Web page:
The “Fast and the Furious” movies have created some of the most iconic figures in the automotive enthusiast community, both human and machine. Sometimes, our affection for the hero cars of the franchise exceeds our admiration for the characters and the actors who portray them. These “hero cars” continue to be celebrated through reproductions and tribute builds in the community, captivating audiences at various events such as roadside gatherings and Cars & Coffee.

Google search engine

Many of us are curious about the origins of these hero cars. Although some were nothing more than superficial decorations, others were true labors of love that originated as more than just props for the movies.

Apart from Dominic Toretto’s 1970 Dodge Charger, very few cars in the “F&F” franchise have the same allure as Brian O’Conner’s Mk IV Toyota Supra. But was it a genuine car or just a product of movie magic? To address this question, we once again turn to Craig Lieberman, who provides a fascinating and intimate account of his work on “The Fast and the Furious.”

Google search engine

As technical director for “The Fast and the Furious,” Lieberman oversaw the sourcing and production of its cars from the lowliest filler vehicles right up to the main characters (if you will). The story of Brian’s Supra, on the other hand, hits a little closer to home for Lieberman.

That’s because it was his.

Lieberman had diverse taste in cars, building everything from early Datsun 240Zs to some American muscle machines. His first encounter with a Supra opened his eyes to the potential of the car as a tuning platform, and he decided to build one.

He bought a Mk IV Supra and got to work. His base car was a 1994 factory twin-turbo Targa top with a manual transmission. It started out white, but he later had it refinished in Mazda’s (yes, Mazda’s) Competition Yellow from the FD RX-7. But first, it went into the shop for what was referred to as “Basic Performance Upgrades,” or BPU.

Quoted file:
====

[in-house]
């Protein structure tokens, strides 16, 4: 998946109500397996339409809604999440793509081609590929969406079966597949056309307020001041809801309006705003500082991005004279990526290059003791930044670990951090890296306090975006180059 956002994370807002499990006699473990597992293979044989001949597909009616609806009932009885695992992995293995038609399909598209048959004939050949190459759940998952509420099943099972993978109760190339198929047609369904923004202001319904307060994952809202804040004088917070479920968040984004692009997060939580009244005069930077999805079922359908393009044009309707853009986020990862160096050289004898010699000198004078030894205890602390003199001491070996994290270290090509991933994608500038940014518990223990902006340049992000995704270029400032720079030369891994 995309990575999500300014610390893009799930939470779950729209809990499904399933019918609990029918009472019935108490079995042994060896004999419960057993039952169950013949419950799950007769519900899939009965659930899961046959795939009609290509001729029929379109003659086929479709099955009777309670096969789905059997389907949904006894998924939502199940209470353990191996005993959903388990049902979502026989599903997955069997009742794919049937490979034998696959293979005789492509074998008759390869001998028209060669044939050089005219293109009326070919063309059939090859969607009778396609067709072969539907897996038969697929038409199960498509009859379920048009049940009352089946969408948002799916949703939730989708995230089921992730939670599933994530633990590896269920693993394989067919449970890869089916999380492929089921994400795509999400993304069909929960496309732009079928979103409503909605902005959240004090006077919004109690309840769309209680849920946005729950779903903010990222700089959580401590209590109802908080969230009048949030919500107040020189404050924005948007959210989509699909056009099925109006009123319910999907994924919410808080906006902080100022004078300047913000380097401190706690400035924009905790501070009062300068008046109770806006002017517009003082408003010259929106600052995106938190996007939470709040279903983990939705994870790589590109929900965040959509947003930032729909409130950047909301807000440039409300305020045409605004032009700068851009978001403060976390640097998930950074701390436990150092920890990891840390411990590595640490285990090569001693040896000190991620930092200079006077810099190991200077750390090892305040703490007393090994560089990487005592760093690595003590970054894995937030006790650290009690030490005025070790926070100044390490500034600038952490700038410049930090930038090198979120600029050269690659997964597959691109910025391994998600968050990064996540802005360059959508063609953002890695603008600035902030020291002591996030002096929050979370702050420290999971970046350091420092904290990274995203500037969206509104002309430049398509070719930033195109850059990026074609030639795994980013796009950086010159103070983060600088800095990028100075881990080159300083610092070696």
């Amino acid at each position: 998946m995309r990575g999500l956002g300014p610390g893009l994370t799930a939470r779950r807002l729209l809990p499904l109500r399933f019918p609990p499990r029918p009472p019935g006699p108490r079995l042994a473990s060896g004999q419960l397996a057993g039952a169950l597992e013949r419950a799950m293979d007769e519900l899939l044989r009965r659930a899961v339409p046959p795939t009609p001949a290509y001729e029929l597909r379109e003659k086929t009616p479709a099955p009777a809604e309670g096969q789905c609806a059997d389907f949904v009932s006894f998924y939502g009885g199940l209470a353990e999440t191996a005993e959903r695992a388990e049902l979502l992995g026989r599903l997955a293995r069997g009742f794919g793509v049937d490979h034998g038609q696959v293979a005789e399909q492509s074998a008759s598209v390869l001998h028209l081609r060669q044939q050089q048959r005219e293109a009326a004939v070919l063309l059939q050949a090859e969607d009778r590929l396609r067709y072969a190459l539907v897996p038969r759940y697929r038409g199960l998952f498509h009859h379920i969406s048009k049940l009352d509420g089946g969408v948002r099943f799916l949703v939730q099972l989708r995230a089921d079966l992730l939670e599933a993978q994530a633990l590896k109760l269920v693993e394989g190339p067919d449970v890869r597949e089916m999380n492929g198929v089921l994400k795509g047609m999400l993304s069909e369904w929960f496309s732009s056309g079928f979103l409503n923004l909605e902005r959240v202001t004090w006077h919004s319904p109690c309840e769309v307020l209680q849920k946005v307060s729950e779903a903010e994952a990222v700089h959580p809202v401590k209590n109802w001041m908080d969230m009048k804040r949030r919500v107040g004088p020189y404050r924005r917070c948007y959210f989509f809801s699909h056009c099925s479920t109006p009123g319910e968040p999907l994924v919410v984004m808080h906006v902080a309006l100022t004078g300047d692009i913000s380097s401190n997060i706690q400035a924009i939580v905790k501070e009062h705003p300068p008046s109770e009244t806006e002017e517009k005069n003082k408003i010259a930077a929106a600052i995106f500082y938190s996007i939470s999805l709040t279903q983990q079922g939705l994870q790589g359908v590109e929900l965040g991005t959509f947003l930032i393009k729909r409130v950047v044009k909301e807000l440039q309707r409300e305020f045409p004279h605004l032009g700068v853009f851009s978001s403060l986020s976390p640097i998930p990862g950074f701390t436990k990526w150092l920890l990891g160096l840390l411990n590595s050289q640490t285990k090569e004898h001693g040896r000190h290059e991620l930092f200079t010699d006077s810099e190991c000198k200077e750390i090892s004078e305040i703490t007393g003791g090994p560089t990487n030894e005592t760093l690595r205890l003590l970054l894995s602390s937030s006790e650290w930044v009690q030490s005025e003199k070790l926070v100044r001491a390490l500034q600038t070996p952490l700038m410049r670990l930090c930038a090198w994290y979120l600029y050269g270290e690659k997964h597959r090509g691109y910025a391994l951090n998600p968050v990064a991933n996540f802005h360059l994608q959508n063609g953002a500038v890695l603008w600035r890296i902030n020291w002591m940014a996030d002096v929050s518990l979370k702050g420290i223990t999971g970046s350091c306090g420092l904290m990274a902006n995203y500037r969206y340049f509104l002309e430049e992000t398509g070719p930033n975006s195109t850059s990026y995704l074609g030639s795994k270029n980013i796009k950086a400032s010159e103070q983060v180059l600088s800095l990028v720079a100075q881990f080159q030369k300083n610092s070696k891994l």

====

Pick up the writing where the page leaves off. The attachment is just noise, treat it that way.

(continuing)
Google search engine

These BPU came courtesy of GReddy, from which Lieberman sourced the Supra’s front mount intercooler, intake, full exhaust and Profec B boost controller. A set of 650cc Denso injectors rounded out the performance upgrades. Lieberman turned to Stillen for the body kit and slapped on a set of OZ wheels to round out the look.

Over time, the Supra got further upgrades, including a twin-bottle Nitrous setup that would eventually inspire the same build in “The Fast and the Furious.”

Lieberman’s video covers his personal car history, the Supra’s build and how it caught the eyes of Universal Studios and found its way into the movie (and into our hearts). We encourage you to watch it in full.

Previous articleMcLaren’s “first” race car sells for $1M at auction
Next articleJay Leno Takes on the Apocalypse with a Thrilling Test Drive of a V-8 Powered Jeep Gladiator 6×6


Please enter your comment!
Please enter your name here